Of Conspiracy Theories and Artificial Chip Pricing

Back March 23, 2006, 3 Samsung executivers pleaded guilty for DRAM price-fixing, reported on Inq7.net here, and I blogged about it here.

And now, there are new allegations of artificial pricing involving chipmakers, here. Excerpt:

The complaint, to be filed in U.S. District Court for the Northern District of California, charges the companies with fixing DRAM chip prices, artificially restraining supply and rigging bids for contracts.

Those actions caused computer makers such as Apple Computer , Compaq Computer, Dell, Gateway, Hewlett-Packard Co. and International Business Machines Corp. to pay more for chips and then pass those costs on to consumers, said Florida Attorney General Charlie Crist, another lead plaintiff in the case.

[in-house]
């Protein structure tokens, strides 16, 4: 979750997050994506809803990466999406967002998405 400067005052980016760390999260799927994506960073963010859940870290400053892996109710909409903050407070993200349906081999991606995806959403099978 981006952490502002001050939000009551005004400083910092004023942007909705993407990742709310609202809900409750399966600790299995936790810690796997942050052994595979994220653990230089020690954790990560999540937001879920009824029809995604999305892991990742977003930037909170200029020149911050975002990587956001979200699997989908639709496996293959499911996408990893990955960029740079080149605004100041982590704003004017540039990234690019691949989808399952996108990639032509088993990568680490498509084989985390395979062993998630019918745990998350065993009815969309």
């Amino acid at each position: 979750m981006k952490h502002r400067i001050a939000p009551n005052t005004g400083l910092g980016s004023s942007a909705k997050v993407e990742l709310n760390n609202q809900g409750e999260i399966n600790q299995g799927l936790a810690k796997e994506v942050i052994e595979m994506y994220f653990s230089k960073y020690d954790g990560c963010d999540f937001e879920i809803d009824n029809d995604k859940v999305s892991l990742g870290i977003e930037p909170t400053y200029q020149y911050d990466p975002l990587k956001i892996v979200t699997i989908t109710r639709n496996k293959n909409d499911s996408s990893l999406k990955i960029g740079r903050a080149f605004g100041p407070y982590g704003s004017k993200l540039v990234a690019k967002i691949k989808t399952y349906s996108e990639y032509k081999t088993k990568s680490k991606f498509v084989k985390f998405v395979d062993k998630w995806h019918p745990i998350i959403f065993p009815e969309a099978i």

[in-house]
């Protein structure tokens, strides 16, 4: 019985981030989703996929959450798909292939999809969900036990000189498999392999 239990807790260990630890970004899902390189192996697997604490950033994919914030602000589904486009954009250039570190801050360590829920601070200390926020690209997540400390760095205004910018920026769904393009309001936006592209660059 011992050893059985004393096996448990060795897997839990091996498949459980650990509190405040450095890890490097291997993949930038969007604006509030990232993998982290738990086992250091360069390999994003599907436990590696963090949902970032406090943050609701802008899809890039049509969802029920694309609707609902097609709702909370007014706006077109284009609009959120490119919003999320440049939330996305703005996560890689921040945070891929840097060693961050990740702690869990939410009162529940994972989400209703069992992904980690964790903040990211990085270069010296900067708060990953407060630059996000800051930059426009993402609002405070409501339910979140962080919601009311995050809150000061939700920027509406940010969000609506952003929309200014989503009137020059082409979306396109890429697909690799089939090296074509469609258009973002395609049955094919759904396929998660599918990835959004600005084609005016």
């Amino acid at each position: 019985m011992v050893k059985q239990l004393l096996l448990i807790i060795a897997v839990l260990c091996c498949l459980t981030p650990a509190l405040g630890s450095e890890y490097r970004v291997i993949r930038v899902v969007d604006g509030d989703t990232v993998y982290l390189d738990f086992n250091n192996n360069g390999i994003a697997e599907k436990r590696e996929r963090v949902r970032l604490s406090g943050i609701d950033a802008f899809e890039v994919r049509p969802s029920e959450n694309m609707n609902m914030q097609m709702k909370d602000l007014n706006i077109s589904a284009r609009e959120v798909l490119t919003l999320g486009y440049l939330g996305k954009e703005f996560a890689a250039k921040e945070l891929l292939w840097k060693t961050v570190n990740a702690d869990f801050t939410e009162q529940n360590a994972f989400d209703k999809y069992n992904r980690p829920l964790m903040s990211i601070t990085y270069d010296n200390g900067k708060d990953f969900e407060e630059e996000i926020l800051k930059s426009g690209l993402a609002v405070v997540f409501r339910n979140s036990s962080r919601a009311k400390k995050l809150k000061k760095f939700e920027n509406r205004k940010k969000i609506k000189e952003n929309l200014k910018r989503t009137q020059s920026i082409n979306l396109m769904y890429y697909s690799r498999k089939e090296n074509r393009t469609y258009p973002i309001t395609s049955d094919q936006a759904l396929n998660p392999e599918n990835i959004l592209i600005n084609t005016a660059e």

The largest four of the DRAM makers — Samsung, Hynix, Micron and Infineon — and their U.S. units control roughly 70 percent of the U.S. market, which in 2003 represented about $5 billion of the $17 billion in worldwide sales.

I remember reading a National Geographic article years ago about the computer chip, and how one day manufacturing costs would go so low so as to make the cost equivalent to that of a bottlecap.

That article stuck in my head through the years, and the concept of diminishing returns supports the idea. After so much input, there can only be so much output. So why was cost still so high?

It could’ve only been external factors, and these articles prove it. Its amazing when such things as market forces and economic principles make things fall into place.

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2 thoughts on “Of Conspiracy Theories and Artificial Chip Pricing

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